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Located in what was once the original Foyles bookstore of Londons' Charing Cross road – a location steeped in history as for so many years the bookshop, opening its doors here in 1929, sat alongside Central St Martins. Founder William Foyle declared it to be 'the world's first purpose-built bookshop' and it quickly became one of the capital's most well-known literary landmarks.

Makers House: 'Inspiration & Process' was a unique collaboration between Burberry and the Henry Moore Foundation. Inviting visitors into an intertwining world of art and design heritage, the exhibit acted as a simultaneous showcase of one of Britains’ greatest artists, and one of it's oldest and most renowned fashion names. Directly following on from Burberry’s London Fashion Week show in February, which was held within the same space and inspired by Moore's unique use of texture and form, the seven day exhibition displayed the brands latest collection directly alongside Moore's original works. Offering an in-depth explanation of the process Moore undertook with each of his bronze sculptures, from conception to eventual casting, the show also offered unprecedented insight into Burberry’s inner workings. By placing garments within this context, the often closed world of fashion was demystified, and presented as something which can be as inclusive and appreciated as any other form of art or design.

'Family Group'. 1949, cast in 1950–1

By celebrating Moore’s work and the impact he continues to have to this day, Burberry subtly reiterated their own significance, and intention for continued longevity and integrity. As you entered the space, the ‘Plimsoll Blue’ (by Paint & Paper Library) brick walls were aligned with Moore exhibition posters stretching from the 1940’s to the upcoming ‘Becoming Henry Moore’ opening on 14 April at the Henry Moore Studios & Gardens. Each one an exceptional example of graphic design, boldly informing the observer of the immense breadth of Moore’s career and provoking undeniable awe. Burberry undertook substantial works to modify the space, including removing a whole wall to create a mezzanine overlooking the cavernous main atrium. As well as commissioning set design studio Karmer Sets to build a pair of circular metal stairs (pictured below), and cut round holes in the ceiling so visitors could get a birds eye view of exhibits.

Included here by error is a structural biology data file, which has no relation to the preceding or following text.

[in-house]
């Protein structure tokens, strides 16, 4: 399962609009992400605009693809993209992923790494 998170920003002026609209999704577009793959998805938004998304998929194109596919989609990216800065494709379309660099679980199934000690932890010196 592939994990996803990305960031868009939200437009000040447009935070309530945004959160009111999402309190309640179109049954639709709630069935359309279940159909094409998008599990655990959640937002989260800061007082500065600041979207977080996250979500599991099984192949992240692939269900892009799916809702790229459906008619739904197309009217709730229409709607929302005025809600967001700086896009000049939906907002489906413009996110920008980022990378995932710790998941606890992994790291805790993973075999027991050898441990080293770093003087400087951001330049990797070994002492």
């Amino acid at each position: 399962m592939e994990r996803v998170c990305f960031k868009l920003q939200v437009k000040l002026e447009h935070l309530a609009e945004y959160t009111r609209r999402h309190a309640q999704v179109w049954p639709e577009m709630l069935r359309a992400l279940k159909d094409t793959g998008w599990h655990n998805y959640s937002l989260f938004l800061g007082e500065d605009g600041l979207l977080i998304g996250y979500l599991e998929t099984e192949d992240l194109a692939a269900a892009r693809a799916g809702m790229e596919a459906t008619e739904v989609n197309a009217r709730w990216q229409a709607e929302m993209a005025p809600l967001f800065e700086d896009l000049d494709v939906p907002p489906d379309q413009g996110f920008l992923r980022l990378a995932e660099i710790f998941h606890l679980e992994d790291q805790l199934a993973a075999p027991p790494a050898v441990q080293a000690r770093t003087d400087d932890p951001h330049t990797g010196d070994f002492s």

The clear centrepiece of this space was 70 couture capes hung on mannequins in the main auditorium which were flooded with light from the huge glass roof above. Placed alongside the works of Moore this dramatic piece of staging drew immediate focus on the painstaking skill invested in both creative endeavours. The décor surrounding the exhibits, crumbling brick work painted with deep greens and blues, alluded to the hours and hours that were toiled by artists and designer alike in the pursuit of perfection. Burberry is a brand with a storied history in craft. This experience, which in drawing parallels between two creative mediums, subtly educated on the wider picture of the art and design process, demonstrating a distinct concern for it’s future. It also showed the impact a brand can have when audiences are able to understand how a product has come to exist.

A glass cape handcrafted over 80 hours

Visitor numbers in the shows short span stretched to somewhere in the region of 30,000, with nearly 40,000 Instagram posts on the subject at the time of writing this article. Figures that will surely translate into yet more followers for Burberry and Moore. Burberry have sat at the forefront of fashion and design for a long time and the first to adopt digital and social media opportunities, streaming the first ever show live on Facebook. This exhibit was another way to put the customer at the heart of the brand and encouraging a sense of inclusion. Once again Burberry are leading the way in innovation by implementing their new ‘see now, buy now’ approach.

Moore exhibition posters from the 1940's to present day

‘Becoming Henry Moore’ opens on 14 April at the Henry Moore Studios & Gardens For more information visit

  • Words & Photography by Samuel John Weeks
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